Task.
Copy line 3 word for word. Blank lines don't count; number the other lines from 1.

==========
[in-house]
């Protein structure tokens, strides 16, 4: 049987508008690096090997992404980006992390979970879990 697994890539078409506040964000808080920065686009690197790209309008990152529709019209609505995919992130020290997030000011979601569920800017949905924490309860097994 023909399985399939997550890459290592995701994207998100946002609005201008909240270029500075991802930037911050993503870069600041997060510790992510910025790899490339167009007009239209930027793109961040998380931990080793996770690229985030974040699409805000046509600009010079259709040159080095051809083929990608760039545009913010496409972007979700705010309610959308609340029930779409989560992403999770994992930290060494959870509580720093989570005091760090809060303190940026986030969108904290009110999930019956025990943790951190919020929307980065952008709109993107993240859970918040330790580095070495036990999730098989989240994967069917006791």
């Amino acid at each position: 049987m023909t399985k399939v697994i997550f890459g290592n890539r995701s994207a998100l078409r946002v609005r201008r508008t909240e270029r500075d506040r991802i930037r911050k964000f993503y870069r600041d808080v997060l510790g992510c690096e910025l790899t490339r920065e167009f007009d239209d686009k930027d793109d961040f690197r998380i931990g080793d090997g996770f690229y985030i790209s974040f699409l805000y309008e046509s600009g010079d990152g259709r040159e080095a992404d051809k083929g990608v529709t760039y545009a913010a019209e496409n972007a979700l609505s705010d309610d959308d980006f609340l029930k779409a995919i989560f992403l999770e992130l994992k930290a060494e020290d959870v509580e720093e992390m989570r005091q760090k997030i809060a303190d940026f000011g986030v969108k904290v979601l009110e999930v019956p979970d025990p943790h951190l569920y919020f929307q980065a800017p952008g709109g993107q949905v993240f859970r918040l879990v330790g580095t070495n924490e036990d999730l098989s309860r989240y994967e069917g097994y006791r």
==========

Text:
């Amino acid at each position: 049987m023909t399985k399939v697994i997550f890459g290592n890539r995701s994207a998100l078409r946002v609005r201008r508008t909240e270029r500075d506040r991802i930037r911050k964000f993503y870069r600041d808080v997060l510790g992510c690096e910025l790899t490339r920065e167009f007009d239209d686009k930027d793109d961040f690197r998380i931990g080793d090997g996770f690229y985030i790209s974040f699409l805000y309008e046509s600009g010079d990152g259709r040159e080095a992404d051809k083929g990608v529709t760039y545009a913010a019209e496409n972007a979700l609505s705010d309610d959308d980006f609340l029930k779409a995919i989560f992403l999770e992130l994992k930290a060494e020290d959870v509580e720093e992390m989570r005091q760090k997030i809060a303190d940026f000011g986030v969108k904290v979601l009110e999930v019956p979970d025990p943790h951190l569920y919020f929307q980065a800017p952008g709109g993107q949905v993240f859970r918040l879990v330790g580095t070495n924490e036990d999730l098989s309860r989240y994967e069917g097994y006791r």